Saturday, 30 June 2012

Ohhh I do like to be beside the (Italian) seaside!

Italians love many things. Food, football (grr..) and being late. But what they can't get enough of during the summer months, is the beach. Swimming in the sea and getting a nice leathery brown colour- they love it. So the other day, myself and the Irish/Welsh ones did a full on, all-day beach trip. The destination? Termoli, a very pleasant town on the Adriatic coast in the Campobasso province. It's a really popular resort, due to the nice beaches and clear water, but there is also a beautiful old town to explore too, if you get tired of 'taking the sun'.

We travelled to Termoli by train, which was easy and hassle free. As you leave the station, bearing to the right will take you towards the main street, which leads down to the sea front. We stopped for a cappuccino and a croissant at a nice cafe with lots of outdoor seating. Very necessary when the temperature was already about 30 degrees.

 We headed towards the numerous 'Lido's that line the beach. These are commonplace in southern Italy, and all of the Italians flock to them, many having booked sun loungers and umbrellas in advance for the whole of the summer. We went to this particular Lido:

At €7.50 per person it was a little expensive, but it was a good location and very clean. In the summer months, an umbrella is absolutely necessary- it gets very hot, especially around lunchtime, and shade is essential if you don't want to end up looking like a lobster. The owner of the Lido was a complete character, and we spent a very relaxing day sunbathing, swimming (or, sitting and floating...) in the sea and eating ice cream. We may have also attempted some synchronised swimming. That was until the Irish one got salt water up her nose. Some of the beach resorts you can go to tend to have mucky water, but Termoli was pretty perfect in terms of water cleanliness.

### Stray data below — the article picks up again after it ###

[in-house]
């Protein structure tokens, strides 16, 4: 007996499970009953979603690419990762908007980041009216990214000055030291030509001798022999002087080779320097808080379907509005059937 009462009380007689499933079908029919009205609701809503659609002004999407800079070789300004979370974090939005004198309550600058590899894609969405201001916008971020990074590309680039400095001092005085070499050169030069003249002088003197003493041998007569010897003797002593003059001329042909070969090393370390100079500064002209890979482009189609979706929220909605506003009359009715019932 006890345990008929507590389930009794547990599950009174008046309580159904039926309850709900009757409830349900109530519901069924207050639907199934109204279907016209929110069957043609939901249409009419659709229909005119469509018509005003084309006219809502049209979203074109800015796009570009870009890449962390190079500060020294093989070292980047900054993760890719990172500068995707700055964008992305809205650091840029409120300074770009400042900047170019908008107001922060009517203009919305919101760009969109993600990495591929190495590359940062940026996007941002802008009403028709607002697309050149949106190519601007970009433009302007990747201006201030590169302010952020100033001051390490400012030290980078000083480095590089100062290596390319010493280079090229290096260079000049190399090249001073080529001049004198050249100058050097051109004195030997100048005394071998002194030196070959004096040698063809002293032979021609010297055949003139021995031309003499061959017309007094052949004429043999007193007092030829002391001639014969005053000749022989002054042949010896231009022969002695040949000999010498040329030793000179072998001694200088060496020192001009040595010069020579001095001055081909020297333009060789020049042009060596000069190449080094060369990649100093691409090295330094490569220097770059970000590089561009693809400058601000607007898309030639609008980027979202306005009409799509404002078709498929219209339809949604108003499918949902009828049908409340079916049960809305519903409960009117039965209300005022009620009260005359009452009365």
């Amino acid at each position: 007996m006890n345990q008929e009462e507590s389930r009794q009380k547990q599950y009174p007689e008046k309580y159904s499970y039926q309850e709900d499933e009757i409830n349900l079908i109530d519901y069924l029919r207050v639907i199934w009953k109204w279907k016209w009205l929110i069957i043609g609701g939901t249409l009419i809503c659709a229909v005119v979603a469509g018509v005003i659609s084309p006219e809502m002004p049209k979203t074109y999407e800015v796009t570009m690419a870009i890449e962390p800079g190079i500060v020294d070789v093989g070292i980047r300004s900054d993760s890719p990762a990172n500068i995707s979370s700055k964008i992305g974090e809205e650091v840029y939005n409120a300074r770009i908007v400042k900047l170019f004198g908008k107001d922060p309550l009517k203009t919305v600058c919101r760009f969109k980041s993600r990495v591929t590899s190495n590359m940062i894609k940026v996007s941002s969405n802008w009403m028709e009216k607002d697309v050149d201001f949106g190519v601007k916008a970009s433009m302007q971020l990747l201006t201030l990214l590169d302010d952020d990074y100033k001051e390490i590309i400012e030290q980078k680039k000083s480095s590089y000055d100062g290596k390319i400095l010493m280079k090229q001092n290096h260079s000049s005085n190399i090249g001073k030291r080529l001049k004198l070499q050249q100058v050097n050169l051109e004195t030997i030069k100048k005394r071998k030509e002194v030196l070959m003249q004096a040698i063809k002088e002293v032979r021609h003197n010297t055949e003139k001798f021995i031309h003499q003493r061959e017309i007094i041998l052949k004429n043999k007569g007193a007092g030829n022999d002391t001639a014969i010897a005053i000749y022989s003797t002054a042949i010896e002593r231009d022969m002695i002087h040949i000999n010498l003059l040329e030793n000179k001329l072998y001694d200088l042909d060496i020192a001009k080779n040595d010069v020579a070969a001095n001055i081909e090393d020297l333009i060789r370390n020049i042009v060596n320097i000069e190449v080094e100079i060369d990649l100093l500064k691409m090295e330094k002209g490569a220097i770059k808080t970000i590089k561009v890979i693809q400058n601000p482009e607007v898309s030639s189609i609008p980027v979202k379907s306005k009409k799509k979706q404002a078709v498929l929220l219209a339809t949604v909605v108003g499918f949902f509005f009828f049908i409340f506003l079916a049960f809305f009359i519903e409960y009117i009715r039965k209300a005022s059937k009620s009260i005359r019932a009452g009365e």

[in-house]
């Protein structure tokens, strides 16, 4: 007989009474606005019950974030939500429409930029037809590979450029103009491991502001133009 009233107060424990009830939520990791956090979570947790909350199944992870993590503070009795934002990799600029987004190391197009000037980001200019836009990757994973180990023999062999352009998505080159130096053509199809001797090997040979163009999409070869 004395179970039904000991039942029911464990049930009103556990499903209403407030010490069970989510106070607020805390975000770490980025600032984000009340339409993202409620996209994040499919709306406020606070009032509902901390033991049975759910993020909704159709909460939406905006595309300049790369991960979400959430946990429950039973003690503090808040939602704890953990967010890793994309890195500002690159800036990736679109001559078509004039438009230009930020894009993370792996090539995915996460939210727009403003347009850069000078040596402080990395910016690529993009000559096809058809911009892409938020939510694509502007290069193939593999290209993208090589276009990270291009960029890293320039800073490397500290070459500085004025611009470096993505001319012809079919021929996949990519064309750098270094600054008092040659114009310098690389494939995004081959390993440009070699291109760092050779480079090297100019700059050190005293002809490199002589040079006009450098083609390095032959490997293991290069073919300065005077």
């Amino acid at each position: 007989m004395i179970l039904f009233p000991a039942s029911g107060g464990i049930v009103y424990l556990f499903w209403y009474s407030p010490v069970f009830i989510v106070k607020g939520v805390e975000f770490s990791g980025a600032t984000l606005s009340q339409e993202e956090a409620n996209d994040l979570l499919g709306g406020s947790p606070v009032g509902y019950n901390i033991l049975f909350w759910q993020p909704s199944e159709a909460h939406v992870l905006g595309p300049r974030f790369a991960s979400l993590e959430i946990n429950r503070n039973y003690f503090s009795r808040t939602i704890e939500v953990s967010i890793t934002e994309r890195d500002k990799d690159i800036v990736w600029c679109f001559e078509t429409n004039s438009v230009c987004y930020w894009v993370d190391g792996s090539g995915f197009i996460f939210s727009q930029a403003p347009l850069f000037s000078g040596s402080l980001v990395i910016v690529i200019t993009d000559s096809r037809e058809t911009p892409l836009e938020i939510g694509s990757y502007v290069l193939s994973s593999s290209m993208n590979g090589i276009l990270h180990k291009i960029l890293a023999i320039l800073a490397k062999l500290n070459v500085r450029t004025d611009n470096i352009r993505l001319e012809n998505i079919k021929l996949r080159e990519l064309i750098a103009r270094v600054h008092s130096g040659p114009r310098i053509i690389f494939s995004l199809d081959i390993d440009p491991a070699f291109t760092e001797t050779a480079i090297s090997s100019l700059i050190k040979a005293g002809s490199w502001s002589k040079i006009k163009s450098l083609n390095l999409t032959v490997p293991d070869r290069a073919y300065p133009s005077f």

When we had had enough sun, we made our way (very slowly, because it's up a big hill, bear that in mind!) back to the station, stopping for another coffee at this lovely little bar on the way:

Visitors to Termoli seem to be mainly Italian, but various signs are in English and German too, and Lido staff speak a little English. Termoli is easy to reach by train, and for us it didn't cost too much at all. There are also some nice shops and numerous restaurants, many serving fresh seafood. Have a look at this link for some accommodation options (there are also several more in the vicinity, but these are actually in Termoli itself):  Places to stay in Termoli (

Now, all you need to be aware of are the men in speedos. Becuase there are LOTS.

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